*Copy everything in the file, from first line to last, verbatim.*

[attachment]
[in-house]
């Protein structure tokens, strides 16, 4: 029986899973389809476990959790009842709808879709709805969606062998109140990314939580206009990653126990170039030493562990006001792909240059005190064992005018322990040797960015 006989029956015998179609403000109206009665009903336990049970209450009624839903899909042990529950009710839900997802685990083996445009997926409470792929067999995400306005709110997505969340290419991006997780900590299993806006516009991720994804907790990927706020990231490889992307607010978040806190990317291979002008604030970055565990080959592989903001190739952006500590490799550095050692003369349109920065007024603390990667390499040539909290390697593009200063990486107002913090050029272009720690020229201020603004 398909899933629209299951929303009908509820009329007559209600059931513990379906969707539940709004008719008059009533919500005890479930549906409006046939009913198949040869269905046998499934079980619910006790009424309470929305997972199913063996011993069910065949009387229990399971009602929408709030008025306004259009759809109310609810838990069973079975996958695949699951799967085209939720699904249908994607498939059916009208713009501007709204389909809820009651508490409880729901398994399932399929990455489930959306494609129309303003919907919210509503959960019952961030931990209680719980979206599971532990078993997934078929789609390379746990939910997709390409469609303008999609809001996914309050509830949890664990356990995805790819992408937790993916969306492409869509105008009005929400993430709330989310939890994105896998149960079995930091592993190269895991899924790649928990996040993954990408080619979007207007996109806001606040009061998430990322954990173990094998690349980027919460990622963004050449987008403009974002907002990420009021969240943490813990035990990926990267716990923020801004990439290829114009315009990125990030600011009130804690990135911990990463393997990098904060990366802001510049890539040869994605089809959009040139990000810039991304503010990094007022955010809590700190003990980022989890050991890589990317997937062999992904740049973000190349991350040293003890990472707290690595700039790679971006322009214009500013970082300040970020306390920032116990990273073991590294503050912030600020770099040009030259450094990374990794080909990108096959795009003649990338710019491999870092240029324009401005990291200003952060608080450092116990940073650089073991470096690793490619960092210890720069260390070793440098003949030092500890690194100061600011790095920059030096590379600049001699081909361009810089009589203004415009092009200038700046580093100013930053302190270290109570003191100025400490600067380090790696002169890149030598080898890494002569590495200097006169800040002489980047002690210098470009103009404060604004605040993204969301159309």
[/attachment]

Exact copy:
[in-house]
């Protein structure tokens, strides 16, 4: 029986899973389809476990959790009842709808879709709805969606062998109140990314939580206009990653126990170039030493562990006001792909240059005190064992005018322990040797960015 006989029956015998179609403000109206009665009903336990049970209450009624839903899909042990529950009710839900997802685990083996445009997926409470792929067999995400306005709110997505969340290419991006997780900590299993806006516009991720994804907790990927706020990231490889992307607010978040806190990317291979002008604030970055565990080959592989903001190739952006500590490799550095050692003369349109920065007024603390990667390499040539909290390697593009200063990486107002913090050029272009720690020229201020603004 398909899933629209299951929303009908509820009329007559209600059931513990379906969707539940709004008719008059009533919500005890479930549906409006046939009913198949040869269905046998499934079980619910006790009424309470929305997972199913063996011993069910065949009387229990399971009602929408709030008025306004259009759809109310609810838990069973079975996958695949699951799967085209939720699904249908994607498939059916009208713009501007709204389909809820009651508490409880729901398994399932399929990455489930959306494609129309303003919907919210509503959960019952961030931990209680719980979206599971532990078993997934078929789609390379746990939910997709390409469609303008999609809001996914309050509830949890664990356990995805790819992408937790993916969306492409869509105008009005929400993430709330989310939890994105896998149960079995930091592993190269895991899924790649928990996040993954990408080619979007207007996109806001606040009061998430990322954990173990094998690349980027919460990622963004050449987008403009974002907002990420009021969240943490813990035990990926990267716990923020801004990439290829114009315009990125990030600011009130804690990135911990990463393997990098904060990366802001510049890539040869994605089809959009040139990000810039991304503010990094007022955010809590700190003990980022989890050991890589990317997937062999992904740049973000190349991350040293003890990472707290690595700039790679971006322009214009500013970082300040970020306390920032116990990273073991590294503050912030600020770099040009030259450094990374990794080909990108096959795009003649990338710019491999870092240029324009401005990291200003952060608080450092116990940073650089073991470096690793490619960092210890720069260390070793440098003949030092500890690194100061600011790095920059030096590379600049001699081909361009810089009589203004415009092009200038700046580093100013930053302190270290109570003191100025400490600067380090790696002169890149030598080898890494002569590495200097006169800040002489980047002690210098470009103009404060604004605040993204969301159309």